Sabu M Jacob, Managing Director of Kitex Garments is assertive and looks younger than his 52 years. He is also the chief coordinator of Twenty20 Kizhakkmbalam (Twenty20), which recently swept the the gram panchayat election. In a three-hour interview, which included a business presentation in his swanky office on the premises of Kitex’s sophisticated garments factory, Jacob talks about Twenty20 and his vision for the village. “If only more industrialists, like the Ambanis and Birlas, got involved in the governance of villages, towns and states,” he tells BusinessLine . Excerpts:

It’s unusual for a business house to get involved in an electoral contest. Why did you take the plunge?

Why not? Business houses can run villages and towns much better than the political parties. With their business-like approach, scientific planning and time-bound execution, companies can bring the kind of development in the country in 20 years that the political parties can’t even in 100. We had to step in because those responsible for developing Kizhakkambalam failed terribly. And Kizhakkambalam is my family’s and my company’s home and we have a stake in its well-being.

Why the name Twenty20?

Obviously, the name was inspired by cricket. Now it is a mission to make Kizhakkambalam the smartest and best governed village in India by 2020. My father, who set up the Anna Aluminium company nearly a half century ago, used to tell us that it was not enough that our family prospered, we needed to help our neighbourhood to prosper too. When he died in 2011, we conducted a large, free medical camp. The camp showed us the extent of ill-health and poverty in the village.

We carried out a survey using professionals to get an idea of people’s needs. We set up a database and categorised the 8,000 households into four categories—the extremely poor, below-poverty line, above poverty-line and the well-off. We realised that drinking water, toilets, house repairs, healthcare and help for farming were the major needs . By setting up T20 in May 2013, we channelized our companies’ CSR funds as well as our personal money to meet these needs.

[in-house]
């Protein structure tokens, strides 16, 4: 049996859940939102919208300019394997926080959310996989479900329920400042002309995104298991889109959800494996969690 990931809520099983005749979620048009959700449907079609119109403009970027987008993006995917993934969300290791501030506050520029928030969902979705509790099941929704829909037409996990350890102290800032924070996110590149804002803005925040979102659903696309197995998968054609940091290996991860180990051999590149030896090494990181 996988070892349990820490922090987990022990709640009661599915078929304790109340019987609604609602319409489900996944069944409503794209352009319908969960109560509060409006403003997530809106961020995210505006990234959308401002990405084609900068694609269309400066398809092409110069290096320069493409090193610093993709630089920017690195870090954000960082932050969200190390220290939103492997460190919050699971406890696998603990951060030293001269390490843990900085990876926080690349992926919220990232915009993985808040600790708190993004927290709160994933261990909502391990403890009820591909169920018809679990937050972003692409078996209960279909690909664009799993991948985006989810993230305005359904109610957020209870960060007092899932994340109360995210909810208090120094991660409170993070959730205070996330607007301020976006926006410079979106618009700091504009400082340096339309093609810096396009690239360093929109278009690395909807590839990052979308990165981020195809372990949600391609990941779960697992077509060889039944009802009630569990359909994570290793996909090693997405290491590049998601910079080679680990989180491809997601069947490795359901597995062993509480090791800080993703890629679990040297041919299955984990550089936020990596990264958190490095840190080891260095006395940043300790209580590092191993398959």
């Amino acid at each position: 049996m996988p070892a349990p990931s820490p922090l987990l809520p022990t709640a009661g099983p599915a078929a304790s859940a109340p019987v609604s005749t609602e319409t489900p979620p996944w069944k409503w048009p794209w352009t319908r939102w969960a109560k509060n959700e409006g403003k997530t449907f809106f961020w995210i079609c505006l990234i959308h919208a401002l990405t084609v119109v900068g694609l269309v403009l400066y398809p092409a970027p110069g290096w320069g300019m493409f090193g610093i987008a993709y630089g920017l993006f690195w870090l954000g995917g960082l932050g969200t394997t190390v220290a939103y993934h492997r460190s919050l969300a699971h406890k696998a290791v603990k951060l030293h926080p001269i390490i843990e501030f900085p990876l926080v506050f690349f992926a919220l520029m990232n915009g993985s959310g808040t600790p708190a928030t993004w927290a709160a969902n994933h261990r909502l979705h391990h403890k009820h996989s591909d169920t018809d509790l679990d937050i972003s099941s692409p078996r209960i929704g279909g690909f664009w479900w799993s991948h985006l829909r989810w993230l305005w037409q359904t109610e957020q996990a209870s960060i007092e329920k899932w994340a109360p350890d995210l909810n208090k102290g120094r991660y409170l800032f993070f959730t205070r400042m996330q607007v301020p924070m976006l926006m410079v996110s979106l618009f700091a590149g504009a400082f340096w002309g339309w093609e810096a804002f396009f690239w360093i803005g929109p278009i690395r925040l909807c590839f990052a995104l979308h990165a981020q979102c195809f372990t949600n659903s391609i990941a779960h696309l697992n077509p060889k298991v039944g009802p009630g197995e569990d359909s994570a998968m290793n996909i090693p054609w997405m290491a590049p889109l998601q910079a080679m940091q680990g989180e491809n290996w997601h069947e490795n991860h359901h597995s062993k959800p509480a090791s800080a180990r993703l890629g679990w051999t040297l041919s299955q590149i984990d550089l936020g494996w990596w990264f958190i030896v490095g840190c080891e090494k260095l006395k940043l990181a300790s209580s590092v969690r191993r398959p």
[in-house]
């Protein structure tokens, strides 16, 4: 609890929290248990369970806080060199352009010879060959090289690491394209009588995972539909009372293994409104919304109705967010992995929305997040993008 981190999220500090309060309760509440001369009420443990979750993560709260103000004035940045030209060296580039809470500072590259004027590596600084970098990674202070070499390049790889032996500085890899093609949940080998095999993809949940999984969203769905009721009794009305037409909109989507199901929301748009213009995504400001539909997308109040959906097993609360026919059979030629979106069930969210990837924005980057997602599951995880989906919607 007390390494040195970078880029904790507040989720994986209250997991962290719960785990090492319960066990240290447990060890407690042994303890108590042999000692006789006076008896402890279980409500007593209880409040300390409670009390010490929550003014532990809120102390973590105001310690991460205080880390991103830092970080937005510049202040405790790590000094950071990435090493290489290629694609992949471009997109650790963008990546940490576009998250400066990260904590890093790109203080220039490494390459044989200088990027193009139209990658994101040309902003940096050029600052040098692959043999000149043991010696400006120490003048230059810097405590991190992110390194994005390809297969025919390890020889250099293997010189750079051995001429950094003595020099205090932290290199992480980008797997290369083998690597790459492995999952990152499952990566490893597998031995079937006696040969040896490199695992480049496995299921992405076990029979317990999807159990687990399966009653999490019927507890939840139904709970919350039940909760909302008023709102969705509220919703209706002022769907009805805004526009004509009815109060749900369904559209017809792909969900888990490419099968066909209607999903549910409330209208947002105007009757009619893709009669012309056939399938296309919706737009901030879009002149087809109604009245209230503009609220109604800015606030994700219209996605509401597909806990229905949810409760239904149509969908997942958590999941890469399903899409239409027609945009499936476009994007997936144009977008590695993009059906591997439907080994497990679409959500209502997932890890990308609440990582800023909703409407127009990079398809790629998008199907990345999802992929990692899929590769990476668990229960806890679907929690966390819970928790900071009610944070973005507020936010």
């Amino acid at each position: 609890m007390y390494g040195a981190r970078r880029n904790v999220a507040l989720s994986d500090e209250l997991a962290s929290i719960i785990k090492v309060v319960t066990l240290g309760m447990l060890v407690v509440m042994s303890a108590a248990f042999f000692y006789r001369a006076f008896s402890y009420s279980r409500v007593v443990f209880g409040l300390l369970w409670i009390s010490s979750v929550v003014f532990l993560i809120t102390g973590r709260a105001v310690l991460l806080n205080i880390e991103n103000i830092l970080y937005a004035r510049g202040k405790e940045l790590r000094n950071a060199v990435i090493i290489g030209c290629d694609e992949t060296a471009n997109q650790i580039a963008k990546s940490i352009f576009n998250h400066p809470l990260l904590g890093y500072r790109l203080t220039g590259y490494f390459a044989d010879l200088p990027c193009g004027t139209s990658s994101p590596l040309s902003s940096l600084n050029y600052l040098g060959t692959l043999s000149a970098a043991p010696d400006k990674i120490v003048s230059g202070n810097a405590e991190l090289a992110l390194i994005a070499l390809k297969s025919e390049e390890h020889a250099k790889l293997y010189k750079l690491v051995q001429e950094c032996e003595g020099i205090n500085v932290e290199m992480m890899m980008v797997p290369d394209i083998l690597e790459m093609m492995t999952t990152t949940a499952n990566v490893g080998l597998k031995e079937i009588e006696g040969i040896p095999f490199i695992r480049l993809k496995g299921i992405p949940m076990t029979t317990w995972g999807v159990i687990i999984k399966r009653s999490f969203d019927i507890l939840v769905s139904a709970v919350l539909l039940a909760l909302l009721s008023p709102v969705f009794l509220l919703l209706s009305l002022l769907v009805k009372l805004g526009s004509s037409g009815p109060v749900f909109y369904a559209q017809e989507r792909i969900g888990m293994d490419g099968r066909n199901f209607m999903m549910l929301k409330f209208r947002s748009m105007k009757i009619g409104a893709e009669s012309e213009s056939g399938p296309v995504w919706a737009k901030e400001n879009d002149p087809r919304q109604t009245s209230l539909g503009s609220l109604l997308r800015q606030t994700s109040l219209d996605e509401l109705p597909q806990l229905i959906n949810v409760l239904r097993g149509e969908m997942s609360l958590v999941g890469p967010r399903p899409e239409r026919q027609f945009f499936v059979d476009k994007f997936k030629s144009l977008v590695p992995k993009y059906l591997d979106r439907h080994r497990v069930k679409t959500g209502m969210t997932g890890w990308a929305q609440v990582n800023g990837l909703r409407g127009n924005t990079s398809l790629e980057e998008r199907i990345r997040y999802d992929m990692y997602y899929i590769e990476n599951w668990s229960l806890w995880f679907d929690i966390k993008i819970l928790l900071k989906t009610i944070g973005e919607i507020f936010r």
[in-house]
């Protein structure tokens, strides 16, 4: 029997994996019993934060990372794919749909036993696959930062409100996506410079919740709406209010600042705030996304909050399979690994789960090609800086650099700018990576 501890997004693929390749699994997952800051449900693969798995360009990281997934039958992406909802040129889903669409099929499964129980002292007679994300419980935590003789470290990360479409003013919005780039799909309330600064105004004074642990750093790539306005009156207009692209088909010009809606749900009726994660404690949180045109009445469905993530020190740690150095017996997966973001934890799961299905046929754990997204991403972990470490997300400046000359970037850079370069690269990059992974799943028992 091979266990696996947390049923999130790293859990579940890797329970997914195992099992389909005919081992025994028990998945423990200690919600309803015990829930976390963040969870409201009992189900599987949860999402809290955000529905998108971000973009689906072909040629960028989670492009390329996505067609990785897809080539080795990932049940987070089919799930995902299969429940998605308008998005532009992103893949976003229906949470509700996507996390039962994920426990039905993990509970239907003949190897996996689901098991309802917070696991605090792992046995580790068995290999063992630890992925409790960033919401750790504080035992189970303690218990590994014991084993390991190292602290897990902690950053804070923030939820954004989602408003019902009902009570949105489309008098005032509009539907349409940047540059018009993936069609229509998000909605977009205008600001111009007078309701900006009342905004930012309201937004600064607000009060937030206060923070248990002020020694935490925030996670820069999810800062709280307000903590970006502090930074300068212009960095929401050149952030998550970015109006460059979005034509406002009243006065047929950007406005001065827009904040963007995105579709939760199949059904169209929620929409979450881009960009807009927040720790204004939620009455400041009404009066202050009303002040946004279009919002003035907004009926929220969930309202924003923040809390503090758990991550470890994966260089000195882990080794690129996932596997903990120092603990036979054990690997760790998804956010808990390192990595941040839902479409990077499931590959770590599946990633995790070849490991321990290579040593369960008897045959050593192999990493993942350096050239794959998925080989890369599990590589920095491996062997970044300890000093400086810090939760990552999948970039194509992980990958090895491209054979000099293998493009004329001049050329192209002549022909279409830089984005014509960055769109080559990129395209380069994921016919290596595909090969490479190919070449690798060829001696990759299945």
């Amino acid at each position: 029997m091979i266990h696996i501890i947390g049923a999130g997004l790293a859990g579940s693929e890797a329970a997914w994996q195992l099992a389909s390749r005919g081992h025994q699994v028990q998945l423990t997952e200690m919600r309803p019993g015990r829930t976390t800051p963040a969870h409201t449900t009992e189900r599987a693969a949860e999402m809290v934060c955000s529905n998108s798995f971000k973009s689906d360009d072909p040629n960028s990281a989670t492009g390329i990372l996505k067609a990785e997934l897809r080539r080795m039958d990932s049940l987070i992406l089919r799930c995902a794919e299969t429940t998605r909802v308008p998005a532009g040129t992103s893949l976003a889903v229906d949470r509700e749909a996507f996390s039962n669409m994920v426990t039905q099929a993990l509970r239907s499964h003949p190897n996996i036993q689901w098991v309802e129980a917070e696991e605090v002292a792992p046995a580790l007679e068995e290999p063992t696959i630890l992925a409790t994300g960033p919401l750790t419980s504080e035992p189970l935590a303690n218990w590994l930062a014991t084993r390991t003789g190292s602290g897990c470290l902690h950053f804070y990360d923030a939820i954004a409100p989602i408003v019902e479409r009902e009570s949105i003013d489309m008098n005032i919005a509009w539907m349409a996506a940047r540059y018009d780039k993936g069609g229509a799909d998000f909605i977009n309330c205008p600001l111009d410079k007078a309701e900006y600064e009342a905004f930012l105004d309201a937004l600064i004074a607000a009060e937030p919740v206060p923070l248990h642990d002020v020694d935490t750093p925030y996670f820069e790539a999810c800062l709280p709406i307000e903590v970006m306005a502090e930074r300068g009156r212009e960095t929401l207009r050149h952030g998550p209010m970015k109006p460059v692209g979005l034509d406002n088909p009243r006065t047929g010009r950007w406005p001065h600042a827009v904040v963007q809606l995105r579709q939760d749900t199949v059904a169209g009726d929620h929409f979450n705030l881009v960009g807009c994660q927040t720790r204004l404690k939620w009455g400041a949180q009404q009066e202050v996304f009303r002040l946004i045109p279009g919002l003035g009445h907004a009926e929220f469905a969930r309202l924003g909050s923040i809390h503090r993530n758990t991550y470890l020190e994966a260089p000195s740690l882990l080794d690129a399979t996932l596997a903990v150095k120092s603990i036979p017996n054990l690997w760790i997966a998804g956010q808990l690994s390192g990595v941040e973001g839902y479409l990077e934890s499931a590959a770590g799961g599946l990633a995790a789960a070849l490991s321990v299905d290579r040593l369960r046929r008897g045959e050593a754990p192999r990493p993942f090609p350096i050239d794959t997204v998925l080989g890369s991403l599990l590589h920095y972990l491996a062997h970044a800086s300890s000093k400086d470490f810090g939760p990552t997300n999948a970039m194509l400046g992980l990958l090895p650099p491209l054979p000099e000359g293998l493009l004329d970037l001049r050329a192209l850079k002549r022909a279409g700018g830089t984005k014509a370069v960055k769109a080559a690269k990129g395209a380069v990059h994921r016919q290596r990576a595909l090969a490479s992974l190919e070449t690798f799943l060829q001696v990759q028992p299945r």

You seemed to have a running battle with both the Congress and the CPI(M), as well as the previous panchayat council. Why?

That’s not right. We have good relations with all parties. Of course, the local leadership of the Congress has been hostile to us. The Congress guy who moved the High Court against me claiming my company violated environmental norms is a cousin of mine. This was because of some old family feud. The Congress-led panchayat had tried to block our projects under one pretext or the other. The CPI(M) turned against us only recently when they realised that their vote bank was shifting to T20.

There is an allegation that Kitex causes air pollution and water contamination.

The best way to kill an enterprise in Kerala is to raise a pollution allegation. Kitex Garments, which makes infants’ clothes for USA and Europe, is a 100 per cent export-oriented factory; and, it has 100 per cent compliance with environmental regulations. Factories cause pollution, but there should be a mechanism in place to contain it. We supply to international companies such as Wal-Mart and Jockey and their representatives make frequent visits to our facilities to ensure that we comply with international standards, which are 100 times stricter than those in India.

There is also an allegation that you relocated four units from Tiruppur to Kizhakkambalam when the Tamil Nadu authorities forced 200 polluting knitwear units there to close.

We never had a single manufacturing unit outside Kerala.

After 2020, what is the future of T20?

T20 is here to stay. By 2020, Kizhakkambalam will be the best panchayat in the country. And, Twenty20 will return to power to make it even better.

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